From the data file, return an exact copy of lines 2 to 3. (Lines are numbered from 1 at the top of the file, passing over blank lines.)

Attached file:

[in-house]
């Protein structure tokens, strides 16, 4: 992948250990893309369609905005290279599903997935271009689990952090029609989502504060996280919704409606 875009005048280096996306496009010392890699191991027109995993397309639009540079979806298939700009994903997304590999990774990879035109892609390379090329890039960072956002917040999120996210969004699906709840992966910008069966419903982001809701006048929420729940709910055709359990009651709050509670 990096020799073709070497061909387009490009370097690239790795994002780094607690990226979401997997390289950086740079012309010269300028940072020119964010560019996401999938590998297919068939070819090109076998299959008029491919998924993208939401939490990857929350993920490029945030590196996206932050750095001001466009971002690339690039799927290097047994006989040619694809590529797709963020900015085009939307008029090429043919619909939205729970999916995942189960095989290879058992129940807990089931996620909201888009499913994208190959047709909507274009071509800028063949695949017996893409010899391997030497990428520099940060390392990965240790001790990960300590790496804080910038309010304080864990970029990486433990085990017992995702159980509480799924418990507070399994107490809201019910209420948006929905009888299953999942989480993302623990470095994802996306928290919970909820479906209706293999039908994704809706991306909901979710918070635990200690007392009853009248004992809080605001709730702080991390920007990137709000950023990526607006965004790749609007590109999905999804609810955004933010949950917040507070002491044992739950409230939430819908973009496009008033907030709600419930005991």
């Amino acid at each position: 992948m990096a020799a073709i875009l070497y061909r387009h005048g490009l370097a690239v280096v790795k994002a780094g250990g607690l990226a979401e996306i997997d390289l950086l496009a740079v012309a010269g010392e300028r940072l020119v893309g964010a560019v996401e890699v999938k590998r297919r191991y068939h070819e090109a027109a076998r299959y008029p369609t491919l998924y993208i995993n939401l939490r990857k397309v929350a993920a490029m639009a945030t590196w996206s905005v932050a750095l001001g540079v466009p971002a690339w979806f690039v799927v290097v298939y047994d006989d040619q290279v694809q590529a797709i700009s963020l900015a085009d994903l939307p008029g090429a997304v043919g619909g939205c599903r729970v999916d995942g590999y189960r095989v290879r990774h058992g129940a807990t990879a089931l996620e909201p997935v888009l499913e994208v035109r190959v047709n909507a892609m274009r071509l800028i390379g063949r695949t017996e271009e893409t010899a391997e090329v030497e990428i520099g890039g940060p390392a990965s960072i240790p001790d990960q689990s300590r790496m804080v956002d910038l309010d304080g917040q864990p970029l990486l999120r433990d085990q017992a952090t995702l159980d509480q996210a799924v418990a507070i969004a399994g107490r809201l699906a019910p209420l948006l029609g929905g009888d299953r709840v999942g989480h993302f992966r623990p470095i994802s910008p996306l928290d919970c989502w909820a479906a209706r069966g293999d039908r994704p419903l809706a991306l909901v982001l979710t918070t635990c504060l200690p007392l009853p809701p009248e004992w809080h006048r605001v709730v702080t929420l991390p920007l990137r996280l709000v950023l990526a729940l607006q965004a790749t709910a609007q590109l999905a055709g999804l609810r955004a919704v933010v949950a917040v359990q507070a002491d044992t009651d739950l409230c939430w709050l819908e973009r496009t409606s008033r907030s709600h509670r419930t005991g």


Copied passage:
């Protein structure tokens, strides 16, 4: 992948250990893309369609905005290279599903997935271009689990952090029609989502504060996280919704409606 875009005048280096996306496009010392890699191991027109995993397309639009540079979806298939700009994903997304590999990774990879035109892609390379090329890039960072956002917040999120996210969004699906709840992966910008069966419903982001809701006048929420729940709910055709359990009651709050509670 990096020799073709070497061909387009490009370097690239790795994002780094607690990226979401997997390289950086740079012309010269300028940072020119964010560019996401999938590998297919068939070819090109076998299959008029491919998924993208939401939490990857929350993920490029945030590196996206932050750095001001466009971002690339690039799927290097047994006989040619694809590529797709963020900015085009939307008029090429043919619909939205729970999916995942189960095989290879058992129940807990089931996620909201888009499913994208190959047709909507274009071509800028063949695949017996893409010899391997030497990428520099940060390392990965240790001790990960300590790496804080910038309010304080864990970029990486433990085990017992995702159980509480799924418990507070399994107490809201019910209420948006929905009888299953999942989480993302623990470095994802996306928290919970909820479906209706293999039908994704809706991306909901979710918070635990200690007392009853009248004992809080605001709730702080991390920007990137709000950023990526607006965004790749609007590109999905999804609810955004933010949950917040507070002491044992739950409230939430819908973009496009008033907030709600419930005991």
């Amino acid at each position: 992948m990096a020799a073709i875009l070497y061909r387009h005048g490009l370097a690239v280096v790795k994002a780094g250990g607690l990226a979401e996306i997997d390289l950086l496009a740079v012309a010269g010392e300028r940072l020119v893309g964010a560019v996401e890699v999938k590998r297919r191991y068939h070819e090109a027109a076998r299959y008029p369609t491919l998924y993208i995993n939401l939490r990857k397309v929350a993920a490029m639009a945030t590196w996206s905005v932050a750095l001001g540079v466009p971002a690339w979806f690039v799927v290097v298939y047994d006989d040619q290279v694809q590529a797709i700009s963020l900015a085009d994903l939307p008029g090429a997304v043919g619909g939205c599903r729970v999916d995942g590999y189960r095989v290879r990774h058992g129940a807990t990879a089931l996620e909201p997935v888009l499913e994208v035109r190959v047709n909507a892609m274009r071509l800028i390379g063949r695949t017996e271009e893409t010899a391997e090329v030497e990428i520099g890039g940060p390392a990965s960072i240790p001790d990960q689990s300590r790496m804080v956002d910038l309010d304080g917040q864990p970029l990486l999120r433990d085990q017992a952090t995702l159980d509480q996210a799924v418990a507070i969004a399994g107490r809201l699906a019910p209420l948006l029609g929905g009888d299953r709840v999942g989480h993302f992966r623990p470095i994802s910008p996306l928290d919970c989502w909820a479906a209706r069966g293999d039908r994704p419903l809706a991306l909901v982001l979710t918070t635990c504060l200690p007392l009853p809701p009248e004992w809080h006048r605001v709730v702080t929420l991390p920007l990137r996280l709000v950023l990526a729940l607006q965004a790749t709910a609007q590109l999905a055709g999804l609810r955004a919704v933010v949950a917040v359990q507070a002491d044992t009651d739950l409230c939430w709050l819908e973009r496009t409606s008033r907030s709600h509670r419930t005991g």